Pub.: 03 Feb '18, Pinned: 19 Apr '18
Abstract: Diabetes mellitus (DM) is a common condition with significant associated morbidity and mortality. DM diagnosis and management among human immunodeficiency virus (HIV)-infected patients is a particularly relevant topic as the HIV-infected population ages and more HIV-infected individuals live with chronic medical comorbidities. Although there is mixed evidence regarding HIV as an independent risk factor for DM, multiple factors related to HIV and its treatment are associated with DM. This review covers the epidemiology of DM in HIV-infected patients, and diagnosis, management, and treatment goals for DM in HIV-infected patients. We highlight the most recent DM treatment guidelines from the American Diabetes Association and the European Association for the Study of Diabetes, emphasizing individualization of DM medication therapy and treatment goals. Finally, we review a comprehensive approach to cardiovascular disease risk reduction in HIV-infected patients with DM and measures to prevent other complications of DM.
Pub.: 15 Oct '14, Pinned: 19 Apr '18
Abstract: The association of antiretroviral therapy (ART) with diabetes is inconsistent and varies widely across primary epidemiological studies. A comprehensive and more precise estimate of this association is fundamental to establishing a plausible causal link between ART and diabetes.We identified epidemiological studies that compared mean fasting plasma glucose (FPG) concentrations and proportions of diabetes and metabolic syndrome between HIV-infected patients naïve and exposed to ART. Mean difference (MD) in FPG concentrations and odds ratios (OR) of diabetes and metabolic syndrome were pooled using random-effects meta-analyses.Data on 20,178 participants from 41 observational studies were included in the meta-analyses. Mean FPG concentrations (Pooled MD: 4.66 mg/dl, 95% confidence interval [CI] 2.52 to 6.80, 24 studies) and the odds of diabetes (Pooled OR: 3.85, 95% CI 2.93 to 5.07, 10 studies) and metabolic syndrome (Pooled OR: 1.45, 95% CI 1.03 to 2.03, 18 studies) were significantly higher among ART-exposed patients, compared to their naïve counterparts. ART was also associated with significant increases in FPG levels in studies with mean ART duration ≥ 18 months (Pooled MD: 4.97 mg/dl, 95% CI 3.10 to 6.84, 14 studies), but not in studies with mean ART duration < 18 months (Pooled MD: 4.40 mg/dl, 95% CI -0.59 to 9.38, 7 studies).ART may potentially be the single most consistent determinant of diabetes in people living with HIV worldwide. However, given the preponderance of cross-sectional studies in the meta-analysis, the association between ART and diabetes cannot be interpreted as cause and effect.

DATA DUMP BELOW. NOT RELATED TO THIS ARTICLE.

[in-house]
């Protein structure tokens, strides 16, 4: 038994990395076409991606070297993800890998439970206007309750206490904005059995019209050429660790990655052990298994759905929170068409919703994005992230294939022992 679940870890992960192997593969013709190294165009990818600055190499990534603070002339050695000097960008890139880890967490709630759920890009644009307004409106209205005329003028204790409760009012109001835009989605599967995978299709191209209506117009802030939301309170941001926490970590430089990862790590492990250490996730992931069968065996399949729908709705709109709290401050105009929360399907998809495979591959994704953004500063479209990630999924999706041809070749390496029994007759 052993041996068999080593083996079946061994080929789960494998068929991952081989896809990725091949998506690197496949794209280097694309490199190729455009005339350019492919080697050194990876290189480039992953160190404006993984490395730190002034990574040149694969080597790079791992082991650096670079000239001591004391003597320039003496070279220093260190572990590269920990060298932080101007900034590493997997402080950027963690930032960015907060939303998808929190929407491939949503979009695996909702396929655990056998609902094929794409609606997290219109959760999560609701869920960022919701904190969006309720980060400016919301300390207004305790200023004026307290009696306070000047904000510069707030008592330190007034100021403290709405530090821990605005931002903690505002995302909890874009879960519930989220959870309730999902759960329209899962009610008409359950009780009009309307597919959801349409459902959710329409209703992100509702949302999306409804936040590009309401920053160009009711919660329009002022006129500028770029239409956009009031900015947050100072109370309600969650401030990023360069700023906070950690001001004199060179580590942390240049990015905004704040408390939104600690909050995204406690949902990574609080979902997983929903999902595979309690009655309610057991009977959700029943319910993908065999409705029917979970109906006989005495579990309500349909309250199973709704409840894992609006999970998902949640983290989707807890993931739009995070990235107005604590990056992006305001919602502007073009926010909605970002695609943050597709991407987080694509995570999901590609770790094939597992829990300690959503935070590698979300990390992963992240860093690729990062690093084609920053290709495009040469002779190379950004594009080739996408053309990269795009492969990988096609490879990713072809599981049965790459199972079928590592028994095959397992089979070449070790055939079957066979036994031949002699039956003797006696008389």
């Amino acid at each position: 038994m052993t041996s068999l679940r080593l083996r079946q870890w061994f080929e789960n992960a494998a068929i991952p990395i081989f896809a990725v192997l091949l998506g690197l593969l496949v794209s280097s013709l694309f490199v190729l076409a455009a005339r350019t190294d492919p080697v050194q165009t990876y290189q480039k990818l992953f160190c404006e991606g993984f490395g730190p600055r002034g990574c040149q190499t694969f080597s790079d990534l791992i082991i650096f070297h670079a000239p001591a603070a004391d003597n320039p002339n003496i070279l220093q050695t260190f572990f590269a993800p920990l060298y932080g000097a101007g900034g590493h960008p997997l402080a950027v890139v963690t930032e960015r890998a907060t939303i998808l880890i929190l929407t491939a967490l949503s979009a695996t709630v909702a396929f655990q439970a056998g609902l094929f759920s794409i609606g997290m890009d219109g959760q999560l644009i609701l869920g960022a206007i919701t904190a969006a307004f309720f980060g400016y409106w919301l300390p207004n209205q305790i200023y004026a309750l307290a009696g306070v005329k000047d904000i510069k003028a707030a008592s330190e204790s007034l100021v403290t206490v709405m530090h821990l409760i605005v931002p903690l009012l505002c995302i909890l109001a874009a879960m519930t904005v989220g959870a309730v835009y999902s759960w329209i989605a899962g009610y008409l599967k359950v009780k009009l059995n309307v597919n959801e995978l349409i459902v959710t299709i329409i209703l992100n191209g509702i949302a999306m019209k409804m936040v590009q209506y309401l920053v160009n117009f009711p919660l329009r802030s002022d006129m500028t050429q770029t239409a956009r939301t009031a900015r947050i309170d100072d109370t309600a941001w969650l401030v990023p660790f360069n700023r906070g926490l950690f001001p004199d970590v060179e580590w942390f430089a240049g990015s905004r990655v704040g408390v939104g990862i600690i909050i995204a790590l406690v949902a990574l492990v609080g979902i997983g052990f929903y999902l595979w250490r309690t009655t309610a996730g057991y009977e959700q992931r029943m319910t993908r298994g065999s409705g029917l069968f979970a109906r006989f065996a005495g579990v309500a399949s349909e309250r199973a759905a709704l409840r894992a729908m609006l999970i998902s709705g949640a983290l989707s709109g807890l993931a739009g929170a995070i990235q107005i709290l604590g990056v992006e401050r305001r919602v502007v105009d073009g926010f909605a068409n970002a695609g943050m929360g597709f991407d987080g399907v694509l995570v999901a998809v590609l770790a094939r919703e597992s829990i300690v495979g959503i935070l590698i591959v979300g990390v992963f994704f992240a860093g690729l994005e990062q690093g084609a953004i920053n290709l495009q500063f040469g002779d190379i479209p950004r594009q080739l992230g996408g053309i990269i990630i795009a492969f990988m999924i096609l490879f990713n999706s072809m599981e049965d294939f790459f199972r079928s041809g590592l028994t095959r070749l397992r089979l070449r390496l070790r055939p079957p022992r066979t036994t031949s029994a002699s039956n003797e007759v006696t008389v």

Pub.: 25 Apr '17, Pinned: 19 Apr '18
Abstract: The widespread use of antiretroviral therapies (ART) has increased life expectancy in HIV patients, predisposing them to chronic non-communicable diseases including Chronic Kidney Disease (CKD). We performed a systematic review and meta-analysis (PROSPERO registration number CRD42016036246) to determine the global and regional prevalence of CKD in HIV patients. We searched PubMed, Web of Science, EBSCO and AJOL for articles published between January 1982 and May 2016. CKD was defined as estimated glomerular filtration rate (eGFR) <60ml/min using the MDRD, Cockcroft-Gault or CKD-EPI equations. Random effects model was used to combine prevalence estimates from across studies after variance stabilization via Freeman-Tukey transformation. Sixty-one eligible articles (n = 209,078 HIV patients) in 60 countries were selected. The overall CKD prevalence was 6.4% (95%CI 5.2-7.7%) with MDRD, 4.8% (95%CI 2.9-7.1%) with CKD-EPI and 12.3% (95%CI 8.4-16.7%) with Cockcroft-Gault; p = 0.003 for difference across estimators. Sub-group analysis identified differences in prevalence by WHO region with Africa having the highest MDRD-based prevalence at 7.9% (95%CI 5.2-11.1%). Within Africa, the pooled MDRD-based prevalence was highest in West Africa [14.6% (95%CI 9.9-20.0%)] and lowest in Southern Africa (3.2%, 95%CI 3.0-3.4%). The heterogeneity observed could be explained by WHO region, comorbid hypertension and diabetes mellitus, but not by gender, hepatitis B or C coinfection, CD4 count or antiretroviral status. CKD is common in HIV-infected people, particularly in Africa. HIV treatment programs need to intensify screening for CKD with added need to introduce global guidelines for CKD identification and treatment in HIV positive patients.
Pub.: 17 Apr '18, Pinned: 19 Apr '18